Ch. 13_Developmental Genetics

Ch. 13_Developmental Genetics - Ch. 13 : Genetic Control of...

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Ch. 13 : Genetic Control of Development In a multicellular organism, in general, every cell has the same genetic material but different genes are expressed to create a variety of cell types and tissues through a number of gene expression regulatory development of various organs from a single cell, the fertilized egg. The key event is called “ pattern formation ”. The fertilized egg is totipotent ”. It is capable of making all possible organs and tissues. As it divides into 2,4,8,…. . cells, the descendent cells become less and less capable. Their fates become more and more defined. Fates that a cell can take are determined partly by what genes are active (and which ones are silent) and partly by its location in the developing embryo ( positional information; Fig. 13.2). Even before fertilization, the egg is not an uniform sphere. It has polarity. The cytoplasm in the front end is different from that in the rear end ( Fig. 13.1 ). In some cases, the 2 poles of the egg are visibly different ( Fig. 13.5 ). Lot of proteins needed for early development of an animal embryo are pre-stored in the egg (oocyte) by the mother. Their distribution is polarized. After fertilization, the zygote undergoes a series of rapid divisions creating a ball of cells with a hollow space inside (the blastula stage ). Then the surface undergoes invagination (folding) creating multiple layers and some cells move into the space inside creating a gastrula (Fig. 13.1 ). While all this is visible under the microscope, a lot is happening at the molecular level unseen by the microscope. As cell division occurs, protein molecules are being partitioned unevenly among the daughter cells. These proteins are activators/inhibitors of gene expression. They activate and suppress different cells in various daughter cells depending upon the concentration of the transcription factors. As a result, the genetic program of each daughter cell is rapidly diverging ( Fig. 13.1) . In addition to the changing gene expression patterns due to different transcription factors within a cell, signals are being received from neighboring cells, which are also influencing the fate choices a cell can make ( Fig. 13.2, 13.3 ). Cell transplantation studies show the effect of a cell’s location in the developing embryo. Depending upon how plastic/fixed the fate of a cell has become, transplantation may/may not have any effect ( Fig. 13.2 ). When the fate has already been determined, transplantation to a new location in the developing embryo will still generate the pre-determined fate. An example is shown in Fig. 13.4 . Even mechanisms (studied in Ch. 11). In this chapter, we shall examine the genes that bring about the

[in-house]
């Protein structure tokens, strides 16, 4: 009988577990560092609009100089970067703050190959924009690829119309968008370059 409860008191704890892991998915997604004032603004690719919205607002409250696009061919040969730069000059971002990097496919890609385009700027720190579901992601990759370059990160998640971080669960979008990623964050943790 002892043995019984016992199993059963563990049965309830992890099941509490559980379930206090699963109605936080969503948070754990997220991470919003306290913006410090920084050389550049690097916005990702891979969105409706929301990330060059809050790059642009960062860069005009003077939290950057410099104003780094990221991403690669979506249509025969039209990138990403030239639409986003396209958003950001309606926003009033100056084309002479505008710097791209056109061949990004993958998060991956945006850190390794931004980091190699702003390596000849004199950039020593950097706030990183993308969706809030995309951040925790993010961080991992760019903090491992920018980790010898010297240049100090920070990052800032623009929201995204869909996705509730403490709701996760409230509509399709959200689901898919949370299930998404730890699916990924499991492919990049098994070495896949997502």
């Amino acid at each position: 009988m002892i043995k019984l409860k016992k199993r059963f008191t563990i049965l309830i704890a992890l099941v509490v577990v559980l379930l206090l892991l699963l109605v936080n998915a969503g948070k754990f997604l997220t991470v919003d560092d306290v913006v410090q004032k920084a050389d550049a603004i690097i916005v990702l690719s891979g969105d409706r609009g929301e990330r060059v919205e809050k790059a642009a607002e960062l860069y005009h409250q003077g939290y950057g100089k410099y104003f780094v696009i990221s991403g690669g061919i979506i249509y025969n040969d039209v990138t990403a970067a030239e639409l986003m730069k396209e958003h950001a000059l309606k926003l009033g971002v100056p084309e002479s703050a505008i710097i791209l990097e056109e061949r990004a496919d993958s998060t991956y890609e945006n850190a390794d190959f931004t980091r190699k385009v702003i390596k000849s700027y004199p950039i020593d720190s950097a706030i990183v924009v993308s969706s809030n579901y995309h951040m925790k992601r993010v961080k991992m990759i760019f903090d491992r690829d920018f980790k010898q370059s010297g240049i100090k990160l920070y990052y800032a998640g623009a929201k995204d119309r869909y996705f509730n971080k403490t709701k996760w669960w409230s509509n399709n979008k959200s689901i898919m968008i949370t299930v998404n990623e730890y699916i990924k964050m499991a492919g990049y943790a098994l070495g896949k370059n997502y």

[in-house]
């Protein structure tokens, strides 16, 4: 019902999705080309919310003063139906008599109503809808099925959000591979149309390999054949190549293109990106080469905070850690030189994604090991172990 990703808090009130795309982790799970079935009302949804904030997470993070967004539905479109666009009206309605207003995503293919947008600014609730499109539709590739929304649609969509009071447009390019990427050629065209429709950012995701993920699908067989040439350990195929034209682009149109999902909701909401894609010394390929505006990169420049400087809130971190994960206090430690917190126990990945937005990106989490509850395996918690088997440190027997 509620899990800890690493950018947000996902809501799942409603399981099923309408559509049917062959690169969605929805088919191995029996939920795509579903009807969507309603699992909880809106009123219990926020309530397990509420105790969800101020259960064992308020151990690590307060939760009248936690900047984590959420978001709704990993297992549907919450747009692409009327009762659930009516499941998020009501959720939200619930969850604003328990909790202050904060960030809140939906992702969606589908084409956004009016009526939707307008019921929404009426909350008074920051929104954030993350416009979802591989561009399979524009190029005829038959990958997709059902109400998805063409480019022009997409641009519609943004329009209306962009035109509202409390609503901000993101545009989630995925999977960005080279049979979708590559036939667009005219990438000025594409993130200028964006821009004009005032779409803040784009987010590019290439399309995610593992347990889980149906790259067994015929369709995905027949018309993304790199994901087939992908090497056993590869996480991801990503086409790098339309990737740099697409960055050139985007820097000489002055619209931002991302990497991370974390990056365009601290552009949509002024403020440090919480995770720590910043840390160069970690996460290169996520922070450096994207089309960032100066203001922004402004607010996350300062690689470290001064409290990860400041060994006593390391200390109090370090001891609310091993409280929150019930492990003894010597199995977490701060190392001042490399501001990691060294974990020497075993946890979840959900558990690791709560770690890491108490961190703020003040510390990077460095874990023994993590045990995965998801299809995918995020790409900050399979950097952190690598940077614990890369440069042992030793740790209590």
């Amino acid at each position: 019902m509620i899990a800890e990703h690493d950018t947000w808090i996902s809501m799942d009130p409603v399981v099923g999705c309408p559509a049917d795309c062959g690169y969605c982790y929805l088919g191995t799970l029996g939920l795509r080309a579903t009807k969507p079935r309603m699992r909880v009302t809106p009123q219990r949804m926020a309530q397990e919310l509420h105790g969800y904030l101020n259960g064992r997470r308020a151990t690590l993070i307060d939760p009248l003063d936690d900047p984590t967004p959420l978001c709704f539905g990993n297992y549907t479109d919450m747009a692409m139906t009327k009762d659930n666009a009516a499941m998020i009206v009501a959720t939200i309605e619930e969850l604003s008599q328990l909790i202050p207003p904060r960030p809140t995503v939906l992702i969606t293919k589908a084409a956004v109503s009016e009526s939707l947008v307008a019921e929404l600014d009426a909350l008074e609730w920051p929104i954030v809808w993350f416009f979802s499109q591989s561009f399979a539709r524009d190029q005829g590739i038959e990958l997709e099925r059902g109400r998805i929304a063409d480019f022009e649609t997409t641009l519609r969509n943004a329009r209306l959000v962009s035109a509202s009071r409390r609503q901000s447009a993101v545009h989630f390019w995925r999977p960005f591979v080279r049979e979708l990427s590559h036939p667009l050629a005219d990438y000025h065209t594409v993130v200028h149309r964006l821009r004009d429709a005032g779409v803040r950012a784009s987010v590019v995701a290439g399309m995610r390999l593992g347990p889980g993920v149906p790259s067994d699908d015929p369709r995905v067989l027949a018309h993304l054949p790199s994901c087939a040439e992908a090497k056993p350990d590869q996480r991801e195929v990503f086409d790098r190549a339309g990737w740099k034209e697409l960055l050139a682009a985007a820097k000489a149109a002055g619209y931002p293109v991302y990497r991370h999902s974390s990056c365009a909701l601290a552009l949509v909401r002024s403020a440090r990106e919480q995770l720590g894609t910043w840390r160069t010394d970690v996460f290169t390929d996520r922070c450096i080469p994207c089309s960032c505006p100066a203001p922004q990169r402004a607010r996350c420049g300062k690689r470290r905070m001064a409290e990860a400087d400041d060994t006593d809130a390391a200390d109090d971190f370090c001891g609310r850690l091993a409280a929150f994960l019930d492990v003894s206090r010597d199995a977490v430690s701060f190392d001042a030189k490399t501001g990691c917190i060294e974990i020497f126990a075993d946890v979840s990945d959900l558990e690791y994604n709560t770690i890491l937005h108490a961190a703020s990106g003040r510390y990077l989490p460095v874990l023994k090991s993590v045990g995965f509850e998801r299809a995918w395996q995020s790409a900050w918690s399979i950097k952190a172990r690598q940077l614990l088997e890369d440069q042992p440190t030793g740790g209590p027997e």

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at 16-cell stage of a sea-urchin embryo, 4 small cells at the bottom (called micromeres) are already fated to develop into the digestive system. Transplanting 4 micromeres from another embryo to the top of a normal embryo results in the start of development of 2 digestive systems Fig. 13.4E
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Ch. 13_Developmental Genetics - Ch. 13 : Genetic Control of...

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